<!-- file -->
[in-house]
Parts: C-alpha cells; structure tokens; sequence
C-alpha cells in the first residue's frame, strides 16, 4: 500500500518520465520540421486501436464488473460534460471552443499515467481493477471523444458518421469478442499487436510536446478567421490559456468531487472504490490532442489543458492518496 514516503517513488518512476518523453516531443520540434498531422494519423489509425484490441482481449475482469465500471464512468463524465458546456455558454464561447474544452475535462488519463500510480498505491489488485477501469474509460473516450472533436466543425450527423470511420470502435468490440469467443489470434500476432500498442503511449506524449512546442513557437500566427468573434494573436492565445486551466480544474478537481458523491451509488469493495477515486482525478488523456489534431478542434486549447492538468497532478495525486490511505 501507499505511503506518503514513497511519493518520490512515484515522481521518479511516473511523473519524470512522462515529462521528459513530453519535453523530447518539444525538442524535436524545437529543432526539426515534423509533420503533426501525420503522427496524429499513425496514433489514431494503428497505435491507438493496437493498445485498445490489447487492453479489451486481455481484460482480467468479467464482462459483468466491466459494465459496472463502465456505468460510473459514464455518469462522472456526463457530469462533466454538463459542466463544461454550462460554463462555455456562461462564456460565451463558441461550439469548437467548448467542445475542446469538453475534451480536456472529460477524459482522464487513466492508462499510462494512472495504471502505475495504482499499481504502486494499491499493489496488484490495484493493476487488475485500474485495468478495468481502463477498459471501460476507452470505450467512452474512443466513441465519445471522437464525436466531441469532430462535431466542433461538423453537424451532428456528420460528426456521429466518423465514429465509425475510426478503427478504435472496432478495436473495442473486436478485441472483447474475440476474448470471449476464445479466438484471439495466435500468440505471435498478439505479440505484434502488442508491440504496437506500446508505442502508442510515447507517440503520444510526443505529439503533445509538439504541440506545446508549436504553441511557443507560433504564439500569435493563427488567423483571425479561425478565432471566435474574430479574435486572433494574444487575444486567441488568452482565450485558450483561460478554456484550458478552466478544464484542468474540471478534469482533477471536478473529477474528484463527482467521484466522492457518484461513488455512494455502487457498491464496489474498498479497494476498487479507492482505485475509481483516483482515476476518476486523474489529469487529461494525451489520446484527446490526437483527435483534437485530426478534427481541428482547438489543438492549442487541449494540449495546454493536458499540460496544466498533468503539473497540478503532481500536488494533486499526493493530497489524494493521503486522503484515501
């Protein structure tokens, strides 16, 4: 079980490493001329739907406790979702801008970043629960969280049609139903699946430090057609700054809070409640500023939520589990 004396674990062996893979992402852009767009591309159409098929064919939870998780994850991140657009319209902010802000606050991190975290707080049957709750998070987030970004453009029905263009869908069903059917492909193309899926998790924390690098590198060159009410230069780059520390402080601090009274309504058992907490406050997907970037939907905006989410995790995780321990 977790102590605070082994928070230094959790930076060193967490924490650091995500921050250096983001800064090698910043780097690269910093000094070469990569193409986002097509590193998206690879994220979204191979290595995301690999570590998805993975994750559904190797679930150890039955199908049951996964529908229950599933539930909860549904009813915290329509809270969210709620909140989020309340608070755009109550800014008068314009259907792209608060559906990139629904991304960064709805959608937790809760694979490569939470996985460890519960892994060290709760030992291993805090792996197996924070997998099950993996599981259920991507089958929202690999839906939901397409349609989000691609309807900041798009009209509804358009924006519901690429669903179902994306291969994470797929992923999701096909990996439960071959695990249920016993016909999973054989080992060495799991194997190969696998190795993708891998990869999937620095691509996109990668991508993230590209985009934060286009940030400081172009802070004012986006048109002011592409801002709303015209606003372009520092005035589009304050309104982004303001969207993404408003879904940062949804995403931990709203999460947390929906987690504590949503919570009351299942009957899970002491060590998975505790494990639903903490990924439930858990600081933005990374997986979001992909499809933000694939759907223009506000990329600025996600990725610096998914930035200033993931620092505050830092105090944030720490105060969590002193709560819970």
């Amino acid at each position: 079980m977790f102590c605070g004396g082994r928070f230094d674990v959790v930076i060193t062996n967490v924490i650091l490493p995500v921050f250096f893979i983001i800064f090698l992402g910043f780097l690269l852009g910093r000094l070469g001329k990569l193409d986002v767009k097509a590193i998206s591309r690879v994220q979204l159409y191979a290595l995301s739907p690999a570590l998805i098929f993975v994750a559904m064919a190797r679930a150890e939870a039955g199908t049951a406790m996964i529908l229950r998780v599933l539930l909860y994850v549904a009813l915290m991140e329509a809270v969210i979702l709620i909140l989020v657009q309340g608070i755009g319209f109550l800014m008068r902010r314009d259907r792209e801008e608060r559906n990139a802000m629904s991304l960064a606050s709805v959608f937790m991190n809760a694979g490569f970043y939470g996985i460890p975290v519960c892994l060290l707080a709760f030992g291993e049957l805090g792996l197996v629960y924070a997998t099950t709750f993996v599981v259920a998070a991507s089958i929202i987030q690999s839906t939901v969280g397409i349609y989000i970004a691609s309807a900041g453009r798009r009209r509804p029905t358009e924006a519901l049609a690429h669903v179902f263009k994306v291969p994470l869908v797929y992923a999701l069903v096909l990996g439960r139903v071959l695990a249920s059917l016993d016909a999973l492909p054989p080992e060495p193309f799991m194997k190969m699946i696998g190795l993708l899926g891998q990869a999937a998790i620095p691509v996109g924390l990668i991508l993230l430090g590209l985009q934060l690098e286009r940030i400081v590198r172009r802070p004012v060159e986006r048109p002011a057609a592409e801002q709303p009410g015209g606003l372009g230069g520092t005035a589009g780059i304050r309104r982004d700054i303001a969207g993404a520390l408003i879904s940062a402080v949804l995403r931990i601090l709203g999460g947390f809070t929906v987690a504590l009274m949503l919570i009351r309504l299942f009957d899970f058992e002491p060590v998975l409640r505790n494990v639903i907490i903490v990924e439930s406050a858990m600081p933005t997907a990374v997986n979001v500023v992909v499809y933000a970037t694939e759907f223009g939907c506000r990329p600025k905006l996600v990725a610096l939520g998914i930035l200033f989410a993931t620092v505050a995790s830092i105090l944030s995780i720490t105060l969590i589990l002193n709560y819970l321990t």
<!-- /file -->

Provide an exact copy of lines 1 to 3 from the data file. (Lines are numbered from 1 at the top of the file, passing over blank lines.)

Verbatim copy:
[in-house]
Parts: C-alpha cells; structure tokens; sequence
C-alpha cells in the first residue's frame, strides 16, 4: 500500500518520465520540421486501436464488473460534460471552443499515467481493477471523444458518421469478442499487436510536446478567421490559456468531487472504490490532442489543458492518496 514516503517513488518512476518523453516531443520540434498531422494519423489509425484490441482481449475482469465500471464512468463524465458546456455558454464561447474544452475535462488519463500510480498505491489488485477501469474509460473516450472533436466543425450527423470511420470502435468490440469467443489470434500476432500498442503511449506524449512546442513557437500566427468573434494573436492565445486551466480544474478537481458523491451509488469493495477515486482525478488523456489534431478542434486549447492538468497532478495525486490511505 501507499505511503506518503514513497511519493518520490512515484515522481521518479511516473511523473519524470512522462515529462521528459513530453519535453523530447518539444525538442524535436524545437529543432526539426515534423509533420503533426501525420503522427496524429499513425496514433489514431494503428497505435491507438493496437493498445485498445490489447487492453479489451486481455481484460482480467468479467464482462459483468466491466459494465459496472463502465456505468460510473459514464455518469462522472456526463457530469462533466454538463459542466463544461454550462460554463462555455456562461462564456460565451463558441461550439469548437467548448467542445475542446469538453475534451480536456472529460477524459482522464487513466492508462499510462494512472495504471502505475495504482499499481504502486494499491499493489496488484490495484493493476487488475485500474485495468478495468481502463477498459471501460476507452470505450467512452474512443466513441465519445471522437464525436466531441469532430462535431466542433461538423453537424451532428456528420460528426456521429466518423465514429465509425475510426478503427478504435472496432478495436473495442473486436478485441472483447474475440476474448470471449476464445479466438484471439495466435500468440505471435498478439505479440505484434502488442508491440504496437506500446508505442502508442510515447507517440503520444510526443505529439503533445509538439504541440506545446508549436504553441511557443507560433504564439500569435493563427488567423483571425479561425478565432471566435474574430479574435486572433494574444487575444486567441488568452482565450485558450483561460478554456484550458478552466478544464484542468474540471478534469482533477471536478473529477474528484463527482467521484466522492457518484461513488455512494455502487457498491464496489474498498479497494476498487479507492482505485475509481483516483482515476476518476486523474489529469487529461494525451489520446484527446490526437483527435483534437485530426478534427481541428482547438489543438492549442487541449494540449495546454493536458499540460496544466498533468503539473497540478503532481500536488494533486499526493493530497489524494493521503486522503484515501